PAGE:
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Climbing Stetind — Rock Climbing on Norway’s National Mountain


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Climbing Stetind's "Normal Route" — Rock Climbing in Norway
Stetind, Norway's national mountain, rises symmetrically from Tysfjord.

Stetind from the road below. Approach the climbing route by hiking up to Svartvatnet lake in a cirque below Stetind and Presttinden. The North Face is in shadow on the left.

Photograph courtesy Arnt Flatmo/www.westcoastpeaks.com

Normal Route: Stetind via Halls Fortopp

  • Normal Route (5.7 or 4+/5- NO)
  • Number of pitches: 1 5th Class pitch. Rope is used for safety on 4th Class sections.
  • Vertical Elevation: 4,975 feet (1,550 meters)
  • Starting Elevation: 30 feet (10 meters)
  • Summit Elevation: 4,564 feet (1,391 meters)
  • Climbing Time: 8 to 12 hours
  • Climbing Season: June through August

Stetind, towering above Tysfjord in far northern Norway, is an almost perfect-looking, symmetrical granite peak that rises from sea level to a flat 4,464-foot (1,391-meter) summit. The legendary mountain, a coastal landmark, is so beloved that it was voted the National Mountain of Norway by Norwegians in 2002.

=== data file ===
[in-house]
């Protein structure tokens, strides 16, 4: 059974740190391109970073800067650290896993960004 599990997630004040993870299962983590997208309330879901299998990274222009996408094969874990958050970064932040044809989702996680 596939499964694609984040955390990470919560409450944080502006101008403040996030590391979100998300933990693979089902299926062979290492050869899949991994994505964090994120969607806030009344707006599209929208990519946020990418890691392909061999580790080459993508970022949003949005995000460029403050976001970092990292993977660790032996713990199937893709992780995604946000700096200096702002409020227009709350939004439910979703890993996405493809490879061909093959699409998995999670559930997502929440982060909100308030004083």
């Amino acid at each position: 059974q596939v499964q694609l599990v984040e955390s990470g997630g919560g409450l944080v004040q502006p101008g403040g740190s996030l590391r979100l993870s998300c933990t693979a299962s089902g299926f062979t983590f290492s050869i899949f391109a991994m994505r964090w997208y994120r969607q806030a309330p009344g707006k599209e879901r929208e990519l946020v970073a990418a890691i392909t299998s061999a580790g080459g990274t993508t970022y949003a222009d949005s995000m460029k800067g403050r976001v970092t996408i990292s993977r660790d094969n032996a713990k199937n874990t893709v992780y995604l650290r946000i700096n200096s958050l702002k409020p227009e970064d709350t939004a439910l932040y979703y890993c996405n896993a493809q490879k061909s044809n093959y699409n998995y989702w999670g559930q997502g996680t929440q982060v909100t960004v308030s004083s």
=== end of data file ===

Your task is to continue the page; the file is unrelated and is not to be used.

Technical Climbing on Stetind

Stetind is a popular climbing destination during the long days of summer from June through August. Technical climbing routes ascend both the North and South Faces, including the ultra-classic 14-pitch South Pillar (5.10a). Most climbers, however, do the Normal Route, which offers airy ridge scrambling and a short technical crux. If you're experienced, it's an easy classic mountain route to do on your own. If you're not comfortable, area guide services offer regular trips up Stetind.

Stetind's Normal Route

Stetind by its Normal Route (5.7) up the long southeast ridge is fairly easy for experienced climbers. The usual route scrambles up Halls Fortopp (1,313 meters), a subsidiary lower point southeast of the main summit. From there the route crosses an exposed ridge that is mostly scrambling with occasional bits of easy technical climbing. Halfway across the ridge is Mysosten, a cliff that blocks the ridge. The exposed crux of the route, called De Ti Forbitrede Fingertak meaning "10 difficult finger holds," is a short technical hand traverse up a crack. If there is a guided group on the route, try to pass them before Mysosten. The groups can be as large as 12 people and are slow.

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